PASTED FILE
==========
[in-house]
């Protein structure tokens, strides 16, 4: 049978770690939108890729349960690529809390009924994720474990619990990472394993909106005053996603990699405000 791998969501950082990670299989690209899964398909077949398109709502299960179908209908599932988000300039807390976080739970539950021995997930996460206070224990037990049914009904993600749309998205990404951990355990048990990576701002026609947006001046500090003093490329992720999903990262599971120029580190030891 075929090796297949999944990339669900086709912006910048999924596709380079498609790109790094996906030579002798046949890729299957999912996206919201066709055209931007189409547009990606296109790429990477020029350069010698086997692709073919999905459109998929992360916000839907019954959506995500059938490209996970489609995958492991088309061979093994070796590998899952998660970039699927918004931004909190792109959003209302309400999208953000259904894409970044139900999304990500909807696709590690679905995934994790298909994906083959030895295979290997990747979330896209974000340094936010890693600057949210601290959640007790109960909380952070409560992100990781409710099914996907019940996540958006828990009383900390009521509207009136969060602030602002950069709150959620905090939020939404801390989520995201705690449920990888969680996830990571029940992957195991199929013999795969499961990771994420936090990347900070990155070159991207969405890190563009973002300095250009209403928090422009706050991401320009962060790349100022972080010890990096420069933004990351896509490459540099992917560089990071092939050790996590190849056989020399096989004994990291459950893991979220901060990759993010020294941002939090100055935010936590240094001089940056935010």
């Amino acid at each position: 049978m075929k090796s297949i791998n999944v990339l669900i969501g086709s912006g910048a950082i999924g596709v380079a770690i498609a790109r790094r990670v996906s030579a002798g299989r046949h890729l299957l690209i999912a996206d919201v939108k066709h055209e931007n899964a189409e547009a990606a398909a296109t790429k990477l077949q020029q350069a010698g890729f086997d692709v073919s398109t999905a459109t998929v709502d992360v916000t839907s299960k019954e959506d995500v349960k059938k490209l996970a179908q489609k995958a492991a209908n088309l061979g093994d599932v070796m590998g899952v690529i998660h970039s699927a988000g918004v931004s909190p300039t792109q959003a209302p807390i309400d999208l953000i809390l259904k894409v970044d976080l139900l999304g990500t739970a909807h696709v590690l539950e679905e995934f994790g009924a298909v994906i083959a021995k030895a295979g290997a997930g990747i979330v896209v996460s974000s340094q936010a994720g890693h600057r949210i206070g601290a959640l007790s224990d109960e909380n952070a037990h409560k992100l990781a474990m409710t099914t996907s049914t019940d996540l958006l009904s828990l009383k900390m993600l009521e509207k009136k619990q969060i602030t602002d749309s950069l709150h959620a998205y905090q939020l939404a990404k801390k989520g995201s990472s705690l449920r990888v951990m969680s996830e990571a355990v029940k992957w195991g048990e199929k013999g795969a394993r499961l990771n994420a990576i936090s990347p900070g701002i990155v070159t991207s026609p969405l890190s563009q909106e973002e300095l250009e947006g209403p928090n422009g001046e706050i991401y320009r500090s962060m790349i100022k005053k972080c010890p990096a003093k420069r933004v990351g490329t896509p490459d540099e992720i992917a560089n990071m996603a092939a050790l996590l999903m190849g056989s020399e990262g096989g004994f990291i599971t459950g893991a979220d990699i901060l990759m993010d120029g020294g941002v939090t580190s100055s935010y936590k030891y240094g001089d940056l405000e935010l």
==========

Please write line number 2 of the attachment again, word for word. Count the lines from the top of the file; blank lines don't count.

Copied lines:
């Protein structure tokens, strides 16, 4: 049978770690939108890729349960690529809390009924994720474990619990990472394993909106005053996603990699405000 791998969501950082990670299989690209899964398909077949398109709502299960179908209908599932988000300039807390976080739970539950021995997930996460206070224990037990049914009904993600749309998205990404951990355990048990990576701002026609947006001046500090003093490329992720999903990262599971120029580190030891 075929090796297949999944990339669900086709912006910048999924596709380079498609790109790094996906030579002798046949890729299957999912996206919201066709055209931007189409547009990606296109790429990477020029350069010698086997692709073919999905459109998929992360916000839907019954959506995500059938490209996970489609995958492991088309061979093994070796590998899952998660970039699927918004931004909190792109959003209302309400999208953000259904894409970044139900999304990500909807696709590690679905995934994790298909994906083959030895295979290997990747979330896209974000340094936010890693600057949210601290959640007790109960909380952070409560992100990781409710099914996907019940996540958006828990009383900390009521509207009136969060602030602002950069709150959620905090939020939404801390989520995201705690449920990888969680996830990571029940992957195991199929013999795969499961990771994420936090990347900070990155070159991207969405890190563009973002300095250009209403928090422009706050991401320009962060790349100022972080010890990096420069933004990351896509490459540099992917560089990071092939050790996590190849056989020399096989004994990291459950893991979220901060990759993010020294941002939090100055935010936590240094001089940056935010």